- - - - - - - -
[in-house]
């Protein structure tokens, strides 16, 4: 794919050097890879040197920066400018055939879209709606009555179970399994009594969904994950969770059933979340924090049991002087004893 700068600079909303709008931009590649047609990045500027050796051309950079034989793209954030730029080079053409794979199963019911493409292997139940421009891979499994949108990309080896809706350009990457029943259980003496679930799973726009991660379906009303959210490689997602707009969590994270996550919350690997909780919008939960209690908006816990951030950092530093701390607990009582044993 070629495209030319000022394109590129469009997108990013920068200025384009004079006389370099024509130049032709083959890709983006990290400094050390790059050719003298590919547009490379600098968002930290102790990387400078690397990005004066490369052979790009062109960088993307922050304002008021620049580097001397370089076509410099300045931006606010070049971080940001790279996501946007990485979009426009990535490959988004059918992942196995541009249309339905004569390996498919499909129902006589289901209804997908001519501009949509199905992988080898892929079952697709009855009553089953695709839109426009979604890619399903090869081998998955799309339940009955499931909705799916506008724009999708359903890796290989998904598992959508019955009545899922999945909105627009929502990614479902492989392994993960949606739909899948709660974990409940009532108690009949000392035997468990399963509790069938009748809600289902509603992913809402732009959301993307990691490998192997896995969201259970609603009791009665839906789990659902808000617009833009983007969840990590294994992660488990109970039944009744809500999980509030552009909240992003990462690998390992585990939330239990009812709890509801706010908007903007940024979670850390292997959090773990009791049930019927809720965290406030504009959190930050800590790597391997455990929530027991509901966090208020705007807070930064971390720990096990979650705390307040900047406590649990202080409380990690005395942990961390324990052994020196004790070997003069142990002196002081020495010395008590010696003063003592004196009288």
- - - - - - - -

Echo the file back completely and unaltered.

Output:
[in-house]
């Protein structure tokens, strides 16, 4: 794919050097890879040197920066400018055939879209709606009555179970399994009594969904994950969770059933979340924090049991002087004893 700068600079909303709008931009590649047609990045500027050796051309950079034989793209954030730029080079053409794979199963019911493409292997139940421009891979499994949108990309080896809706350009990457029943259980003496679930799973726009991660379906009303959210490689997602707009969590994270996550919350690997909780919008939960209690908006816990951030950092530093701390607990009582044993 070629495209030319000022394109590129469009997108990013920068200025384009004079006389370099024509130049032709083959890709983006990290400094050390790059050719003298590919547009490379600098968002930290102790990387400078690397990005004066490369052979790009062109960088993307922050304002008021620049580097001397370089076509410099300045931006606010070049971080940001790279996501946007990485979009426009990535490959988004059918992942196995541009249309339905004569390996498919499909129902006589289901209804997908001519501009949509199905992988080898892929079952697709009855009553089953695709839109426009979604890619399903090869081998998955799309339940009955499931909705799916506008724009999708359903890796290989998904598992959508019955009545899922999945909105627009929502990614479902492989392994993960949606739909899948709660974990409940009532108690009949000392035997468990399963509790069938009748809600289902509603992913809402732009959301993307990691490998192997896995969201259970609603009791009665839906789990659902808000617009833009983007969840990590294994992660488990109970039944009744809500999980509030552009909240992003990462690998390992585990939330239990009812709890509801706010908007903007940024979670850390292997959090773990009791049930019927809720965290406030504009959190930050800590790597391997455990929530027991509901966090208020705007807070930064971390720990096990979650705390307040900047406590649990202080409380990690005395942990961390324990052994020196004790070997003069142990002196002081020495010395008590010696003063003592004196009288």